Many California physicians are blaming low vaccination coverage -- especially among adolescents and adults -- for the state's pertussis epidemic and point to their own financial disincentives as part of the reason.
And they're looking to the state legislature to mandate better reimbursement for vaccinations.
As of June 15, the California Department of Public Health had confirmed 910 cases in the state in 2010 and another 600 were under investigation. Case counts were about quadruple what had been seen in 2009, the department indicated, prompting its director to declare an epidemic.
A smaller total has been reported to the U.S. Centers for Disease Control and Prevention, according to this week's Morbidity and Mortality Weekly Report. It listed 633 cases as of July 3, but that is still nearly triple the 233 seen in California at the same time in last year.
Despite the discrepancy, California is clearly having a major outbreak. A few other states have also reported significant increases in pertussis cases, including Arizona, Colorado, Montana, Oregon and South Carolina, but not to the same extent as the Golden State, according to the CDC.
Gaps in California's vaccination requirements for schoolchildren have been widely cited as a major factor, but family doctors in the state have also pointed to inadequate insurance reimbursement for vaccinations as another problem.
According to the California Academy of Family Physicians (CAFP), "Health plans generally cover at best the cost of vaccines, but not obtaining, storing (a complicated process), and administering the vaccines."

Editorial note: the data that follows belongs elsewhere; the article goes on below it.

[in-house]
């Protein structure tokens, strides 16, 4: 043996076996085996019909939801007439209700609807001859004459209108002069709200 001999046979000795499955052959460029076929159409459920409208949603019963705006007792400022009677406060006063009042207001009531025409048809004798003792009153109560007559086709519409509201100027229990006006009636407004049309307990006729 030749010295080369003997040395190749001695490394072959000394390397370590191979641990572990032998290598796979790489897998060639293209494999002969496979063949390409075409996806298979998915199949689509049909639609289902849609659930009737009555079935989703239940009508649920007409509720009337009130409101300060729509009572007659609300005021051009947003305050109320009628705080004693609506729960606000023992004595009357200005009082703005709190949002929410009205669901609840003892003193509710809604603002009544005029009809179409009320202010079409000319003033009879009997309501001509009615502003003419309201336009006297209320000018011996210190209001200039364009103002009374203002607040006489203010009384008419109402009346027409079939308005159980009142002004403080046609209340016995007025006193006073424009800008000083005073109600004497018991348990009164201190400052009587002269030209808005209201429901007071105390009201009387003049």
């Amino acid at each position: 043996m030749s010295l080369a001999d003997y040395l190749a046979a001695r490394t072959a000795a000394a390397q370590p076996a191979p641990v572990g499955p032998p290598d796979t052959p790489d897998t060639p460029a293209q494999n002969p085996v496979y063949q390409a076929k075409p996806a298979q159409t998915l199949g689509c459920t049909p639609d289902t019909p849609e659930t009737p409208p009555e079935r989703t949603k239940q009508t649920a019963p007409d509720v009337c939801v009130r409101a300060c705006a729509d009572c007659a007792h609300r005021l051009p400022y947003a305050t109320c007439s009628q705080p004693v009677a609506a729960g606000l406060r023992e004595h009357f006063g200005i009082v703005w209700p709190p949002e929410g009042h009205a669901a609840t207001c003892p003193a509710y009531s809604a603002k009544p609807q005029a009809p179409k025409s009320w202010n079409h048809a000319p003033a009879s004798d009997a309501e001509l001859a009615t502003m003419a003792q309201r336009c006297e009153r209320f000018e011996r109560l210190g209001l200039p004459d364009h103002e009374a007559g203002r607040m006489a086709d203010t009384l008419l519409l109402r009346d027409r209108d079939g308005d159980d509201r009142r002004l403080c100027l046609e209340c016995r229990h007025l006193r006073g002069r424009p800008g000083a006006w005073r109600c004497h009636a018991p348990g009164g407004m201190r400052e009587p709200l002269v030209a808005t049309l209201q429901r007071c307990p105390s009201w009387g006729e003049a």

As a result, the CAFP said many doctors don't stock vaccines. Instead, they refer patients to community clinics and grocery and drugstore chains that offer vaccinations. "There's no way to know whether a patient actually follows through," the CAFP indicated in a statement, also noting that insurers may not cover vaccinations in these settings.
The CAFP is backing legislation now before California lawmakers that would require insurers to reimburse physicians for the full cost of buying and administering vaccines.
It would also prohibit patient copays for vaccine administration and dollar limits on childhood and adolescent immunizations.
Dr. Patricia Samuelson, a physician in a small family practice in Sacramento, told MedPage Today in an interview arranged by the CAFP that the publicity about the state's pertussis epidemic hadn't driven many more of her patients to seek vaccination for themselves or their children.
She said there's been an increase, "but not as much as I would have liked."
Gaps in vaccination coverage are the major reason for this year's epidemic, Samuelson said, on top of a cyclical spike that is a familiar feature of pertussis.
California is one of only 11 states that does not require pertussis boosters for children of middle-school age. Samuelson said low immunization rates among adolescents and adults -- more so than infants -- were largely to blame for the current situation.
"Adults and adolescents are clearly the source," she told MedPage Today. She described seeing one infant with severe pertussis who, it transpired, had been cared for by a grandmother with a mild cough.
She said lack of insurance was, in turn, an important reason for patients to go unimmunized. "A huge proportion of California is uninsured," she said.
Nationally, pertussis case counts are actually lagging behind the 2009 tally at this point in the year: 5,999 versus 6,986, according to the July 9 MMWR.
But Samuelson cautioned that the factors she believes are driving the California spike are present in other states, too.
"They haven't seen [a spike] yet," she said, emphasizing the last word.
She also noted that healthcare providers can transmit the disease, recommending that physicians and others make sure their own vaccinations are up to date.